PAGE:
over, "GET BLACK ALUMINUM WINDOW SCREEN. DO NOT GET FIBERGLASS SCREEN; it
will not collect heat." Steve says the same. They probably mean that it won't
collect as much heat in their designs. My guess is that a layer or two of
black fiberglass screen or black plastic shadecloth with air flowing through
the screen, not alongside it, will "collect heat," especially if the air
is pushed by a fan.
I do like this quote from page 8 of Wolf's book:
When talking about the efficiency of a solar collector, you have to
consider not only how much energy you collect, but also how much it
costs to collect it.
Let's look at two parked cars, each collecting solar energy in a
parking lot on a sunny summer day. Car A is a used VW costing $,500,
while car B is a "previously owned" deluxe Rolls Royce costing $2,000.
Let's say our VW collects the solar equivalent of 1 gallon of gasoline,
while the Rolls collects the equivalent of 1 1/2 gallons of gasoline
during the day. Which is the better deal? The cost per gallon of the
VW gasoline is a fraction of that of the Rolls; thus, although the
cheaper collector doesn't collect as much energy, the cost per gallon
is far below the more efficient Rolls Royce collector.
We feel like we've designed a collector that works like a Rolls Royce
at a VW price. Our collector is the most cost-effective solar collector
we know of. If you build your unit with entirely new materials it should
cost you no more than $50, installed. The cheapest comparable-size
commercial unit sells for slightly over $00, delivered but not installed.
Both units qualify for a 40% federal tax credit [no longer true.]
When you talk to solar salesmen, they will talk one of two numbers,
depending on which favors their collector: cost per square foot of
collector surface or Btu's delivered per square foot of collector
surface per year. The first is an indicator of the cost of the unit,
the second, an indicator of the overall effectiveness... A combined
figure gives you the cost-effectiveness of the unit--sort of a solar
"MPG" rating. Very few salesmen want to talk these numbers.
Wolf estimates that the 1981 installed cost is approximately $50...
Chart 1-1 on page 8 of Wolf's book gives an estimate for the annual fuel
savings for his unit, which varies from 25 to 50 gallons of oil per year.
In my area, this 32 ft^2 system would be 30 gallons of oil, and the annual
electricity consumption in active mode is listed as 731 kWh. At $.50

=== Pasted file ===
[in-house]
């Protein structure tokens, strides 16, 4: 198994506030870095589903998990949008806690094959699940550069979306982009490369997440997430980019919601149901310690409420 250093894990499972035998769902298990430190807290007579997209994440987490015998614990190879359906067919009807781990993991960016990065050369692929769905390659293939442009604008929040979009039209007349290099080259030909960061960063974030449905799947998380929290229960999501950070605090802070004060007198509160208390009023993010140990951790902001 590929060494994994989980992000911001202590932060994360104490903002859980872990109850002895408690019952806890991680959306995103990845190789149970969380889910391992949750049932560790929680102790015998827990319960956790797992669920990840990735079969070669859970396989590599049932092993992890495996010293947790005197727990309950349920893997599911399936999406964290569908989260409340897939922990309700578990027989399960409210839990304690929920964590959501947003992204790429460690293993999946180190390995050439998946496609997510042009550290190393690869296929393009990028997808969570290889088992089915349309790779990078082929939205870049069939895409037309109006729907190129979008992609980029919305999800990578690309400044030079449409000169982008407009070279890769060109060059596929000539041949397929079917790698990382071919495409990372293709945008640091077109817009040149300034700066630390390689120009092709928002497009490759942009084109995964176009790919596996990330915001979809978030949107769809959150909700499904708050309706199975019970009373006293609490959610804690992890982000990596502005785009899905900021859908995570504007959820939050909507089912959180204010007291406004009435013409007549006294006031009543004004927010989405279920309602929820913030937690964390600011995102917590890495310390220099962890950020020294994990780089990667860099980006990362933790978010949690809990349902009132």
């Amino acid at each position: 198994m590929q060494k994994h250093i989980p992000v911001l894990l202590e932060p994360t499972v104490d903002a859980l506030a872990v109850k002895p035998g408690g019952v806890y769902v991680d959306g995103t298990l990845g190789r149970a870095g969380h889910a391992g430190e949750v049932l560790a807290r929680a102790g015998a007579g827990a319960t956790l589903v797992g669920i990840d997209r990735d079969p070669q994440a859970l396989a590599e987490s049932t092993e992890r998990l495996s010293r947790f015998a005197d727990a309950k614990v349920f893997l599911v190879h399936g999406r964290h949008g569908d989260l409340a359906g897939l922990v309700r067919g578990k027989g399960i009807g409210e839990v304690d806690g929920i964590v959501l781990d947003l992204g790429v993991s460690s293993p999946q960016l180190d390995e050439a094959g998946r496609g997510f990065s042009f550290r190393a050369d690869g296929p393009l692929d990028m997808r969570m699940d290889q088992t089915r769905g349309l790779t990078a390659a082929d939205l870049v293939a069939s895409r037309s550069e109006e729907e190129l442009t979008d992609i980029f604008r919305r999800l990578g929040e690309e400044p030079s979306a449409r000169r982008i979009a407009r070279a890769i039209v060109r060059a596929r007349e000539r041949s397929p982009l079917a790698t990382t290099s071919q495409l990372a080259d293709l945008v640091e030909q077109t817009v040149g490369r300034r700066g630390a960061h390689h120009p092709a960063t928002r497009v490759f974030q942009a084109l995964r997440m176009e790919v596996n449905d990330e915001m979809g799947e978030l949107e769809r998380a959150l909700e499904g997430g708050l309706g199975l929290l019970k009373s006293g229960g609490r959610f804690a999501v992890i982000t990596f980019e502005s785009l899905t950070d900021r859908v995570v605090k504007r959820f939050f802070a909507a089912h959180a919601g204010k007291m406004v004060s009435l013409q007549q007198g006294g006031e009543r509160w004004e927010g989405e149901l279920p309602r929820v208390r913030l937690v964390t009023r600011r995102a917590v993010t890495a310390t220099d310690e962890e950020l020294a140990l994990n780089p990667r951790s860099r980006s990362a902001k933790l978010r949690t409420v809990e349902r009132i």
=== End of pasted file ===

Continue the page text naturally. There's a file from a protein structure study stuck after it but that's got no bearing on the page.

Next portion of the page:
per gallon of oil and 10 cents/kWh for electricity, the net annual savings
for one of these collectors is 30x1.50-731x0.10 = $5-$3.1 =-$8.10, ie
***I might invest $50 and 40 hours of labor and lose $8/year at best***,
if I used the collector in active mode. So I wouldn't do that.
Instead, I might buy 9 20' curved galvanized steel pipes from Stuppy or
X. S. Smith for about $50 and put them up on 4' centers, burying the
straight end of each pipe in the ground and attaching the other end at
the eave of the house, then attach a large sheet of 5 cent/ft^2 4-year
greenhouse poly film over that grape-arbor-like curved steel pipe frame,
then hang a piece of 15 cent/ft^2 black shadecloth inside to make a 16'x32'
solar air heater and 12' wide lean-to sunspace along the south side of
the house. Warm air would flow out of the house through a passive plastic
film damper in a basement window, between the shadecloth and the glazing,
and back through the shadecloth into the house through a second floor
window with another damper. This would take a few days to install, more
like a tent than a building. It would collect the heat equivalent of
about 500 gallons of oil a year, at a cost of about $50...
Clear corrugated Dynaglas polycarbonate glazing is another alternative for
the roof of the sunspace. The south wall might be covered with Excel clear
flat polycarbonate, at $08 + $0 UPS shipping for a 49"x50' roll from Rimol
Greenhouse Systems. It's about R1, with a solar transmission of about 90%,
and it has a 10-year light transmission guarantee and a 20-year expected